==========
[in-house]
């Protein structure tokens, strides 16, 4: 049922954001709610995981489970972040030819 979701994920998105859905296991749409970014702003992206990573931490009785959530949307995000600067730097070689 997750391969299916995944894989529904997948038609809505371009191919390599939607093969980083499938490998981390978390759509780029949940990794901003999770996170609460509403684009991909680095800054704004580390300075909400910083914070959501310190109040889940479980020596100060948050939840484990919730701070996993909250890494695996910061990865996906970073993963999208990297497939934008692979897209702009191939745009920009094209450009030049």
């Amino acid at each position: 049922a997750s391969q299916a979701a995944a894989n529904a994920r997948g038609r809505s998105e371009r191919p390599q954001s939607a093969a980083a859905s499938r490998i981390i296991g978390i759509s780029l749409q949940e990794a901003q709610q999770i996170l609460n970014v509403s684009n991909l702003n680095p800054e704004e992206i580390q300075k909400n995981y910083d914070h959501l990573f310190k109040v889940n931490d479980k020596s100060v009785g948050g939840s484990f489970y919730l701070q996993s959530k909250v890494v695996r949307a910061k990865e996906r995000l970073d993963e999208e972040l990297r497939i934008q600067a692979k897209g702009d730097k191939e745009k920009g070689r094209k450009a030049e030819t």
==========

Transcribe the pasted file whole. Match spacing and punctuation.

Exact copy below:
[in-house]
């Protein structure tokens, strides 16, 4: 049922954001709610995981489970972040030819 979701994920998105859905296991749409970014702003992206990573931490009785959530949307995000600067730097070689 997750391969299916995944894989529904997948038609809505371009191919390599939607093969980083499938490998981390978390759509780029949940990794901003999770996170609460509403684009991909680095800054704004580390300075909400910083914070959501310190109040889940479980020596100060948050939840484990919730701070996993909250890494695996910061990865996906970073993963999208990297497939934008692979897209702009191939745009920009094209450009030049």
């Amino acid at each position: 049922a997750s391969q299916a979701a995944a894989n529904a994920r997948g038609r809505s998105e371009r191919p390599q954001s939607a093969a980083a859905s499938r490998i981390i296991g978390i759509s780029l749409q949940e990794a901003q709610q999770i996170l609460n970014v509403s684009n991909l702003n680095p800054e704004e992206i580390q300075k909400n995981y910083d914070h959501l990573f310190k109040v889940n931490d479980k020596s100060v009785g948050g939840s484990f489970y919730l701070q996993s959530k909250v890494v695996r949307a910061k990865e996906r995000l970073d993963e999208e972040l990297r497939i934008q600067a692979k897209g702009d730097k191939e745009k920009g070689r094209k450009a030049e030819t």